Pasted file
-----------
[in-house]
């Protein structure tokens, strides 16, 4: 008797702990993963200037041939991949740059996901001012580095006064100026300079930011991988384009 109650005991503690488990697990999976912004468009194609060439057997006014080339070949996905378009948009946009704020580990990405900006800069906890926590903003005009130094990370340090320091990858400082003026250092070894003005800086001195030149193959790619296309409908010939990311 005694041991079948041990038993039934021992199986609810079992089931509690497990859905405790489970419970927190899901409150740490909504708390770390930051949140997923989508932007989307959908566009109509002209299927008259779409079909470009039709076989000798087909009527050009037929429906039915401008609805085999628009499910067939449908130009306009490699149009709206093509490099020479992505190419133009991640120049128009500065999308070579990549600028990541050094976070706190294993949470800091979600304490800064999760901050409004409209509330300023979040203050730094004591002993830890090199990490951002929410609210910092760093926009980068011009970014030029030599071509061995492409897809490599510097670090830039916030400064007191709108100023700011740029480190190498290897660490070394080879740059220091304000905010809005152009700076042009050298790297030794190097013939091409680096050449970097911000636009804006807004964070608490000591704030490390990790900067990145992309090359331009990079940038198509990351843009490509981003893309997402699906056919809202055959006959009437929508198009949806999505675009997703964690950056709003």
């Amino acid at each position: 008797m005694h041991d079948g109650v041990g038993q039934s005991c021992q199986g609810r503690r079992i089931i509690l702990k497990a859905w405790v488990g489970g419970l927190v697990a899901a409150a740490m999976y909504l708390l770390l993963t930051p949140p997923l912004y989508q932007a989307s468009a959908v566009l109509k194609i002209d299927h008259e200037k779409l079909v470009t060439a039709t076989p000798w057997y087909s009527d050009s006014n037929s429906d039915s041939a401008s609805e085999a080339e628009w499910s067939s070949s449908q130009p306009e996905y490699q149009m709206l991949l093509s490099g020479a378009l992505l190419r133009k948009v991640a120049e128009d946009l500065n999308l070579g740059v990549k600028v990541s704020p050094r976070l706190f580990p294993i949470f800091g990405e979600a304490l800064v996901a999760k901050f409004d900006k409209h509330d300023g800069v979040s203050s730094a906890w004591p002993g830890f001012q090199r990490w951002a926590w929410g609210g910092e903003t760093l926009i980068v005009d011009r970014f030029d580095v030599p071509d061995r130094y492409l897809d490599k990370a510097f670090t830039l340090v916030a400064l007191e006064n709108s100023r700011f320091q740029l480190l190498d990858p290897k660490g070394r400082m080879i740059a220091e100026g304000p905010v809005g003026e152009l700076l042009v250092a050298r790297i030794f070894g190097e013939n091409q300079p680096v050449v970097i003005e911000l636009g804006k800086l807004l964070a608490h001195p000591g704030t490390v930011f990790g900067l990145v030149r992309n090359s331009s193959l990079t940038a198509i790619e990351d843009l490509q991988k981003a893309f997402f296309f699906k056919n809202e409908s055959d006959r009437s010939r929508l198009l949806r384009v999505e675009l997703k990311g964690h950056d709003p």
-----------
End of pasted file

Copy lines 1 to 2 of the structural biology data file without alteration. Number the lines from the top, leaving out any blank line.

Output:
[in-house]
């Protein structure tokens, strides 16, 4: 008797702990993963200037041939991949740059996901001012580095006064100026300079930011991988384009 109650005991503690488990697990999976912004468009194609060439057997006014080339070949996905378009948009946009704020580990990405900006800069906890926590903003005009130094990370340090320091990858400082003026250092070894003005800086001195030149193959790619296309409908010939990311 005694041991079948041990038993039934021992199986609810079992089931509690497990859905405790489970419970927190899901409150740490909504708390770390930051949140997923989508932007989307959908566009109509002209299927008259779409079909470009039709076989000798087909009527050009037929429906039915401008609805085999628009499910067939449908130009306009490699149009709206093509490099020479992505190419133009991640120049128009500065999308070579990549600028990541050094976070706190294993949470800091979600304490800064999760901050409004409209509330300023979040203050730094004591002993830890090199990490951002929410609210910092760093926009980068011009970014030029030599071509061995492409897809490599510097670090830039916030400064007191709108100023700011740029480190190498290897660490070394080879740059220091304000905010809005152009700076042009050298790297030794190097013939091409680096050449970097911000636009804006807004964070608490000591704030490390990790900067990145992309090359331009990079940038198509990351843009490509981003893309997402699906056919809202055959006959009437929508198009949806999505675009997703964690950056709003």